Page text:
Source: The Corydon Democrat

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Sound the alarm: The sky is failing
Community conversations

by Judy O'Bannon

June 23, 2009

A few years back, there were snickers when voices warned of global warming and the disastrous fallout. Not today. There now is enough hard-core scientific evidence that the climate is changing that we all are opening our ears to the alarms.

The recent unexpected floods and wind and ice storms offered an upclose, in-your-face experience. Who can forget scooping mud and mold out of homes and businesses? Or, how can we not remember the worry of frozen water pipes and the smell of spoiled food from shutdown refrigerators?

Every time I drive to the farm on S.R. 62, I see the cedars that used to stand tall in the limestone cliffs now bent down as if in actual defeat to the harsh elements. When the wind, rain and ice came with unprecedented power, we knew we would pay the price — and we have. But have we really seen the final bill yet?

Each community in Indiana has its own unique story of weather gone wild during the past few years. In fact, all over our globe, from the bottom of the seas to the highest clouds in the sky, scientists have tracked evidence of a horrendous turmoil.

Carbon dioxide is contributing to this rapid change in the atmosphere and scientists are warning that it must be reduced or summers here will be more like those in Oklahoma by the end of the century. Emissions from fossil fuels, power plants and vehicles are increasing the thermal blanket in our atmosphere and, consequently, trapping too much heat.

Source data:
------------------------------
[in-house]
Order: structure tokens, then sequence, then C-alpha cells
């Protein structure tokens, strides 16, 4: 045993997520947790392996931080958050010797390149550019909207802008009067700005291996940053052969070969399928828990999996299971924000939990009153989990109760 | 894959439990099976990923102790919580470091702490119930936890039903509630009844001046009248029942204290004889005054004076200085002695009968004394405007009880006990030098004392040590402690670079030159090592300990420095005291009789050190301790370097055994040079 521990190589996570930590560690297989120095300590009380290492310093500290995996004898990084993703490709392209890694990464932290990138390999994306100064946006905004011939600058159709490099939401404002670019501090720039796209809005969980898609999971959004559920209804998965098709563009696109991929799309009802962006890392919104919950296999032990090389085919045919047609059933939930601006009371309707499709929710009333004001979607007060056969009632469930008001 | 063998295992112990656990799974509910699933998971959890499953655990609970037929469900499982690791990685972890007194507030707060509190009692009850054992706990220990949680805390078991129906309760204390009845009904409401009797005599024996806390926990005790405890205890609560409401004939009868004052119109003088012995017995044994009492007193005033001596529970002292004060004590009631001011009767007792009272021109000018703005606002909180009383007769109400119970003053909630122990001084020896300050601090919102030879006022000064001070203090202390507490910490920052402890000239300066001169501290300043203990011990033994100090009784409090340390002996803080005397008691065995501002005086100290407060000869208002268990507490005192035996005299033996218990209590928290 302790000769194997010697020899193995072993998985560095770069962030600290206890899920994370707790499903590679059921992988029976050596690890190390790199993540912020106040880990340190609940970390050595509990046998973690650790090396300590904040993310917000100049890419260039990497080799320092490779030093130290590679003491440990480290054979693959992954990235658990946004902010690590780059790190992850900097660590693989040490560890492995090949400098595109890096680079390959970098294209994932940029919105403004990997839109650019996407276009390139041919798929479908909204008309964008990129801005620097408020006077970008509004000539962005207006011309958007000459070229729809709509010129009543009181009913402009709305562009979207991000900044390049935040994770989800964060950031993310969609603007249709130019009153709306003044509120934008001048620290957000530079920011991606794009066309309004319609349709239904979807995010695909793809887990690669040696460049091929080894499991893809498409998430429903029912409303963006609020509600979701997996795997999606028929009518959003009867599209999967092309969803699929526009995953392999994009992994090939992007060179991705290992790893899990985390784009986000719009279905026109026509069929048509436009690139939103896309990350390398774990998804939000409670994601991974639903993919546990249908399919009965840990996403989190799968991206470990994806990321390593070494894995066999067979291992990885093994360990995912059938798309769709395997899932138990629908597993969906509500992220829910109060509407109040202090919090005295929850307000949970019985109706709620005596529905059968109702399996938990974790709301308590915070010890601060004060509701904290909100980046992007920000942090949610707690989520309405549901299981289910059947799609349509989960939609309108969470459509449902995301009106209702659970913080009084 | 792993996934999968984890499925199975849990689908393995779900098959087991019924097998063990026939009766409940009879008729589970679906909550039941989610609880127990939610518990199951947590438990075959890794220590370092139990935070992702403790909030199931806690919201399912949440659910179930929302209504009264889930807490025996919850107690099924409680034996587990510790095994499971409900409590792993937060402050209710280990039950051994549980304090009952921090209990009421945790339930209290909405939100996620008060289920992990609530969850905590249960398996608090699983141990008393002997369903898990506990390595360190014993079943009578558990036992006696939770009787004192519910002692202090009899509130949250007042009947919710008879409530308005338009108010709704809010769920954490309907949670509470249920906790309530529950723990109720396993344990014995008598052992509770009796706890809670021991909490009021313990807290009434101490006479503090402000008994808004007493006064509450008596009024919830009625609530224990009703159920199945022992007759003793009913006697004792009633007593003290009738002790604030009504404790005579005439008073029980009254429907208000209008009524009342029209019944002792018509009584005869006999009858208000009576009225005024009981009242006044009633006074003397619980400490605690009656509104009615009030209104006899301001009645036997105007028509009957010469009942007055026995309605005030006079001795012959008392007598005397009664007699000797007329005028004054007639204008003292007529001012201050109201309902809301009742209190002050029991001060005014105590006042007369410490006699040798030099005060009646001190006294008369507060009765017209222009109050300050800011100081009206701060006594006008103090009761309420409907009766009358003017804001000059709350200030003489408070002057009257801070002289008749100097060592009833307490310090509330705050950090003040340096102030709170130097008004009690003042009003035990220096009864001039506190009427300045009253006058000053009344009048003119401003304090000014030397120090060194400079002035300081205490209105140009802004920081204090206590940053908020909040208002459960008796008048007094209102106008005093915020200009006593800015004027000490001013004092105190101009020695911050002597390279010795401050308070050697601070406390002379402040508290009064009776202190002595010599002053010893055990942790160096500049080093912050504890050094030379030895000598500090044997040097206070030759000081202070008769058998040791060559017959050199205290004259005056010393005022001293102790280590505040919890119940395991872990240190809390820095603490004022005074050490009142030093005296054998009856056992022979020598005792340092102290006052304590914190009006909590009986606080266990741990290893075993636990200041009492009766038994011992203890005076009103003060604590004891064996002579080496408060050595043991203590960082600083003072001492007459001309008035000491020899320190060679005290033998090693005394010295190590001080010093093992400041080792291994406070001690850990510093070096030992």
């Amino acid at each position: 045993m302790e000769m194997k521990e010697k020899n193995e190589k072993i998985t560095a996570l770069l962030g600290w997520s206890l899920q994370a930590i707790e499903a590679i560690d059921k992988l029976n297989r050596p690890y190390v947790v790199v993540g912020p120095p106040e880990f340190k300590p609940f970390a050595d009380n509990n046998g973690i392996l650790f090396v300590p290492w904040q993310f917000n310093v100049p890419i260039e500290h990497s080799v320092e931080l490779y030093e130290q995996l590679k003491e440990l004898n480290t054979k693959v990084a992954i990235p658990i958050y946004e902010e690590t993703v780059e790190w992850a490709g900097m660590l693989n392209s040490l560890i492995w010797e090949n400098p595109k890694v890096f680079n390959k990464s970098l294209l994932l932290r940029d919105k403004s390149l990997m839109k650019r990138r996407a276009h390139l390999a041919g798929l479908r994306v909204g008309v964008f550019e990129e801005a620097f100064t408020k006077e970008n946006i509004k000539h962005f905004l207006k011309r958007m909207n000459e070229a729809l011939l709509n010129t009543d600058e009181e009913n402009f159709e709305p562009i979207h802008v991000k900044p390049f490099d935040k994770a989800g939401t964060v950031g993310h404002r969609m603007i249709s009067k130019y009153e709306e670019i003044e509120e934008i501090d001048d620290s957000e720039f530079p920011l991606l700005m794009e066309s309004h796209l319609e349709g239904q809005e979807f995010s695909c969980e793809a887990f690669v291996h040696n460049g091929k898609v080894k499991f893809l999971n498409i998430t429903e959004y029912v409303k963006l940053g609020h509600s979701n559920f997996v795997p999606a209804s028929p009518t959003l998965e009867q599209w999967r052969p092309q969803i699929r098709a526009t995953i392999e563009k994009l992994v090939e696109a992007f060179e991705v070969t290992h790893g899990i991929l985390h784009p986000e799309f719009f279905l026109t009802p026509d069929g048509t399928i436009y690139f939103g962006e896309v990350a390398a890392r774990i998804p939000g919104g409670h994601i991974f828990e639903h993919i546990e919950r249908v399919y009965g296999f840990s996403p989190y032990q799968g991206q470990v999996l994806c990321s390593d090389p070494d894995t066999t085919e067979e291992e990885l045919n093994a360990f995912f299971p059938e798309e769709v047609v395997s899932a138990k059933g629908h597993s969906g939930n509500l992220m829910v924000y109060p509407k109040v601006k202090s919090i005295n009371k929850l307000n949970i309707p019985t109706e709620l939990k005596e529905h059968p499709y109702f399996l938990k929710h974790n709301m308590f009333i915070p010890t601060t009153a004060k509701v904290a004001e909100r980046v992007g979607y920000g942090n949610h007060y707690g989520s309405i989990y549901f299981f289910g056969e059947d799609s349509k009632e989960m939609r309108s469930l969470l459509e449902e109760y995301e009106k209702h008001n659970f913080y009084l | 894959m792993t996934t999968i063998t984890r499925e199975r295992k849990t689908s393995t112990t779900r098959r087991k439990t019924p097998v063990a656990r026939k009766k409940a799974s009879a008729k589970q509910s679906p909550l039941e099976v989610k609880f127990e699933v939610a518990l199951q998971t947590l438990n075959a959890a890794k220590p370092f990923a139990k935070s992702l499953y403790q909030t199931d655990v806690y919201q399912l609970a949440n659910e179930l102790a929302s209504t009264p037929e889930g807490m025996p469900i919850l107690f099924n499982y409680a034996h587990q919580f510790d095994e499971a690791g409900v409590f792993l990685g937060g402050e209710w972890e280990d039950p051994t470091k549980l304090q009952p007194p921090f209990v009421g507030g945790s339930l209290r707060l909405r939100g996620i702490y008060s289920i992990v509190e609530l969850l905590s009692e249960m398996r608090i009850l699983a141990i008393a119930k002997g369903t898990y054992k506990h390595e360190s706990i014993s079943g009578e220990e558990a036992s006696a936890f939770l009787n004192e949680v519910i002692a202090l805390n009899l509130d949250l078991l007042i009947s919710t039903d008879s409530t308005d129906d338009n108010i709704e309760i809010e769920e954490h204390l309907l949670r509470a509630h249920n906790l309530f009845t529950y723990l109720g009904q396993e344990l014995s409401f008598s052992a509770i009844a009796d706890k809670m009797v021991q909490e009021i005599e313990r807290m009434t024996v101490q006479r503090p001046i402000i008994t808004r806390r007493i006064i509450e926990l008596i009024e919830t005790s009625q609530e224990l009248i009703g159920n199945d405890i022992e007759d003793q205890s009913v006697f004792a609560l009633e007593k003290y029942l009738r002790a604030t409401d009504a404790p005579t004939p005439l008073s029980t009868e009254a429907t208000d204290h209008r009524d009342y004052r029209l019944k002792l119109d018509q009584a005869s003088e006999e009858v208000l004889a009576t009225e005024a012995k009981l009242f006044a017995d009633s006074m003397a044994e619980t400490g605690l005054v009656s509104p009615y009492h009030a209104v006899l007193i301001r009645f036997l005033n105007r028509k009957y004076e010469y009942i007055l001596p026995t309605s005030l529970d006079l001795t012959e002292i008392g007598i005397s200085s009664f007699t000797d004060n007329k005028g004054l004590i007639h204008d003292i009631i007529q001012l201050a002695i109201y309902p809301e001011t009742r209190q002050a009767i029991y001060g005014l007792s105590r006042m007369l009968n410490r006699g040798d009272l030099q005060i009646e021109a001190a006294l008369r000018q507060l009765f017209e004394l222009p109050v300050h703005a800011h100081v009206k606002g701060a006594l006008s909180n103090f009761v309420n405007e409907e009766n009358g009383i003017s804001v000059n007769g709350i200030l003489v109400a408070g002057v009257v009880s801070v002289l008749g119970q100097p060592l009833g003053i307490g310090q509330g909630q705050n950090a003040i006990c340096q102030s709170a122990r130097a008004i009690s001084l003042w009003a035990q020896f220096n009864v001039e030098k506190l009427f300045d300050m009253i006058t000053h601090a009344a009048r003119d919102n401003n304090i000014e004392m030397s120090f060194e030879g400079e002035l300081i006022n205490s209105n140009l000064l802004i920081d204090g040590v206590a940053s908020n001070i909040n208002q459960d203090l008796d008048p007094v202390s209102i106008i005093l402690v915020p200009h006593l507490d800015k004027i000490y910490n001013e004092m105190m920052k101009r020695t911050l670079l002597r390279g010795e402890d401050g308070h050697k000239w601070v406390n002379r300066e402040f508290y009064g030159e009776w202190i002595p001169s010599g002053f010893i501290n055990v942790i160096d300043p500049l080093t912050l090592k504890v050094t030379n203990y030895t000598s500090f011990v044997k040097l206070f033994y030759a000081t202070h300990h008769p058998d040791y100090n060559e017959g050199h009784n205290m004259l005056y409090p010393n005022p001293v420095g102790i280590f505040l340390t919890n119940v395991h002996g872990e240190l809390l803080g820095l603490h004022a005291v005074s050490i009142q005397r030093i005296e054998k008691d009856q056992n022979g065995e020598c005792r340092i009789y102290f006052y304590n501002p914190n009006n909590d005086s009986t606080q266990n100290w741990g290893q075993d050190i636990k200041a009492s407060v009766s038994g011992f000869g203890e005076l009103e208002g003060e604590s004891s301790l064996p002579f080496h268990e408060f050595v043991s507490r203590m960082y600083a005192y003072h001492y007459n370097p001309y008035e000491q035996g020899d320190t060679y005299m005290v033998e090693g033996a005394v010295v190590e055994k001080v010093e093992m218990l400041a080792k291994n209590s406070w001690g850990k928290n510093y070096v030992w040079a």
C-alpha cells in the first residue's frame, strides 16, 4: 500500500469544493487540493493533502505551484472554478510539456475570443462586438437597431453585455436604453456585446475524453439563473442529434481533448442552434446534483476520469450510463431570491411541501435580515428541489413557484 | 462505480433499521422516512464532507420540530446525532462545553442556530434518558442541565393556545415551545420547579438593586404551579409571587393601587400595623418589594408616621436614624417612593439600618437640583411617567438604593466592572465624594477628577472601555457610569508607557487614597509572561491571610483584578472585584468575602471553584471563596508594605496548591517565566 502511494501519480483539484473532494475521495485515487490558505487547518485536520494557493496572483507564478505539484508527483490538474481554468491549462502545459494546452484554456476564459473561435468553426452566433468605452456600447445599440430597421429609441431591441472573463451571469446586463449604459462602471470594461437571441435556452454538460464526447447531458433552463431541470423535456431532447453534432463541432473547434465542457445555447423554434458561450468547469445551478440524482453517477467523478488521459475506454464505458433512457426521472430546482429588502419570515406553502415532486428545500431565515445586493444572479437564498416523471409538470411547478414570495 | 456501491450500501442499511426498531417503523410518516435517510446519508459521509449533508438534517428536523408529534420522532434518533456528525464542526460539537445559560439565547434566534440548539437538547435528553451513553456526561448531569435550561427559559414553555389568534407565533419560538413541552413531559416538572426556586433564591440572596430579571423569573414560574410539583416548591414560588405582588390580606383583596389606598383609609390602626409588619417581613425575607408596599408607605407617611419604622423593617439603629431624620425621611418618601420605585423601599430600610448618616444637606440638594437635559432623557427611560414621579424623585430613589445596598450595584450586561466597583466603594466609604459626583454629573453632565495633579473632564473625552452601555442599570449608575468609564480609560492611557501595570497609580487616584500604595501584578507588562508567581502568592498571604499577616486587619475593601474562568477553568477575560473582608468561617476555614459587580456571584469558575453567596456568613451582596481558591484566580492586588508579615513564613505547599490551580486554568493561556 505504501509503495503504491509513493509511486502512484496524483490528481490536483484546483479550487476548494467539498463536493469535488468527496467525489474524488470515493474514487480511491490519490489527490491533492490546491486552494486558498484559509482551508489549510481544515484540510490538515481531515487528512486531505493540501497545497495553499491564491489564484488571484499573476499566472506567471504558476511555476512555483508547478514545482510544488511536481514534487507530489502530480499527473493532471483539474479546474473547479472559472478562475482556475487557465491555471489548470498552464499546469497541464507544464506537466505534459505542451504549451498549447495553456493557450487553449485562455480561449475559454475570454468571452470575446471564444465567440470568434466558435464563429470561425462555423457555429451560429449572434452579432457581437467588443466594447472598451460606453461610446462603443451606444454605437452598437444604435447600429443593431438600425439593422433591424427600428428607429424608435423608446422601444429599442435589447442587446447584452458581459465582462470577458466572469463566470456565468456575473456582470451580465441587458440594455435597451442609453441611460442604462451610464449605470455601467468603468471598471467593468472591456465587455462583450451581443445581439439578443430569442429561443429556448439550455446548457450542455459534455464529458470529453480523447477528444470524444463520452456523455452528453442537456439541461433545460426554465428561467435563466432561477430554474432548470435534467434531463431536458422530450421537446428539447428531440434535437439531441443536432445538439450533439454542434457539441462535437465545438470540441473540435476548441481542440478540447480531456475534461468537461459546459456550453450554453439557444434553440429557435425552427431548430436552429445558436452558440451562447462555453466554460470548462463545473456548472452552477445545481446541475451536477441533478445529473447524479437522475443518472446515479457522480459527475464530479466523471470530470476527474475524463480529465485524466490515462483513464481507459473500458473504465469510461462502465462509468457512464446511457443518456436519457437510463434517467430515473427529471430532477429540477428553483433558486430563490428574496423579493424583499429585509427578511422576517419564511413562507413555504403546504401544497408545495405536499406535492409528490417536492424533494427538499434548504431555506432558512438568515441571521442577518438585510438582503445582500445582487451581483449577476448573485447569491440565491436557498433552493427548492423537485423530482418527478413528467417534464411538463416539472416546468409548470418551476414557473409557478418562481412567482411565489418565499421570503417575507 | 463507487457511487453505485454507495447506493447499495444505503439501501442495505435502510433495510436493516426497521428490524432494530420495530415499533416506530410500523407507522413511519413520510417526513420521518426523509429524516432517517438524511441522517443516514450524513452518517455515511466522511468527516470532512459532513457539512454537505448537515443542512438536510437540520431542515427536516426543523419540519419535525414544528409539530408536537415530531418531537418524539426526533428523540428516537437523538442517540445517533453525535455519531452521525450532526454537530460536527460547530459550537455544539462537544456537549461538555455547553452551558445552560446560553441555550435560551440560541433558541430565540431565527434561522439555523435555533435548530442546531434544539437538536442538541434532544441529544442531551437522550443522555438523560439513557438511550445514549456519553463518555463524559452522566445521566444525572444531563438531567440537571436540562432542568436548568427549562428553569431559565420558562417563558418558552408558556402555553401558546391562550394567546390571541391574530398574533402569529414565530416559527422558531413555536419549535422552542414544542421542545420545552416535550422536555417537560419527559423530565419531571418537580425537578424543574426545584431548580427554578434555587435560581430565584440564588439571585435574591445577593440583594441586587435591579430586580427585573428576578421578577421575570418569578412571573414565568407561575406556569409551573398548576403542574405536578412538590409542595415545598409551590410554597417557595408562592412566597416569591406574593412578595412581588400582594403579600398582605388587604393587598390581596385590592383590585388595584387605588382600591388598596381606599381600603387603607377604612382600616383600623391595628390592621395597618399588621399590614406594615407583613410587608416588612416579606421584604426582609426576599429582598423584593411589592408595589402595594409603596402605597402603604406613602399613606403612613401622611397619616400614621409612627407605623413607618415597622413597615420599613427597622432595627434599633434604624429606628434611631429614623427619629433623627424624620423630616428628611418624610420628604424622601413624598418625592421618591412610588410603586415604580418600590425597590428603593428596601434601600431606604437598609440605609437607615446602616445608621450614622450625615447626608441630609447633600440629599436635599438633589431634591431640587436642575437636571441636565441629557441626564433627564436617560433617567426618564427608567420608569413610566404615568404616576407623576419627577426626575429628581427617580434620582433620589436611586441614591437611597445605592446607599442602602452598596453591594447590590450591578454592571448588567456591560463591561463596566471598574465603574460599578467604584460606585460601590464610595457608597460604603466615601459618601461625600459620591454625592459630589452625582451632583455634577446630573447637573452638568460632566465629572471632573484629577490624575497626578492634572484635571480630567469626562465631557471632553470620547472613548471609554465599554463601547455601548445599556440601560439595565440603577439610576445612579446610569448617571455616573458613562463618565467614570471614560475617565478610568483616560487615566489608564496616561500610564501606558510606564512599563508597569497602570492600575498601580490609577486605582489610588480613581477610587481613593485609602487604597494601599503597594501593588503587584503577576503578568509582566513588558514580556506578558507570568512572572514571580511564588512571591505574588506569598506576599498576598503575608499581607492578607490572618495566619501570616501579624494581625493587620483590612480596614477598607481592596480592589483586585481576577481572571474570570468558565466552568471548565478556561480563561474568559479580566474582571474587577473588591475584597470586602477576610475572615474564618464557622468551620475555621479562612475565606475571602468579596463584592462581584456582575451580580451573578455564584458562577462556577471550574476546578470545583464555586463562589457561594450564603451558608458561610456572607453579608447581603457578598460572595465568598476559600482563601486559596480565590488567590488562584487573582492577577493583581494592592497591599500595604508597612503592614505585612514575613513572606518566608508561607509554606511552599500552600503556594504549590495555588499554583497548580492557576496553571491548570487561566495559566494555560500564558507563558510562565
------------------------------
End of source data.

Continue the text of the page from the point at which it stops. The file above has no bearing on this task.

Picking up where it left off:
There is a bill in Congress that is aimed at reducing these dangerous emissions. It is scheduled for a vote before the end of this month. Recent changes in the legislation will protect Midwest electric consumers from rate shock, as in "How am I going to pay this bill?"

A lot is going on in Congress, with the economy so unstable, but none of what we do on that front will make any difference if we lose all of life in the process. Congressman Baron Hill is supporting this climate legislation. How about contacting Sens. Richard Lugar and Evan Bayh and encouraging them to get on board?

I recently spent time with people involved with The National Wildlife Federation, The Nature Conservancy and The National Trust for Historic Preservation. At first glance, it would appear that each of these groups have a different focus: The National Wildlife Federation, birds, animals, fish and the like; The Nature Conservancy, trees, land, rivers, etc.; and The National Trust for Historic Preservation, old buildings and the natural landscape. Instead, what I find is they are all talking about the same thing: the need to change how we live if we are to have sustainable and safe places to live. Sometimes this is spoken of as "the green movement." There are all kinds of ideas and programs aimed at keeping our planet alive.

A friend recently asked me if I thought nature was more dependent upon mankind, or if we are more dependent upon nature. Stop and think for a moment: Life would go on if man disappeared, wouldn't it? But would we humans be able to exist without acceptable water, soil, air and wildlife?

Uh-oh, our wild party is over. We better take notice, and we better take action.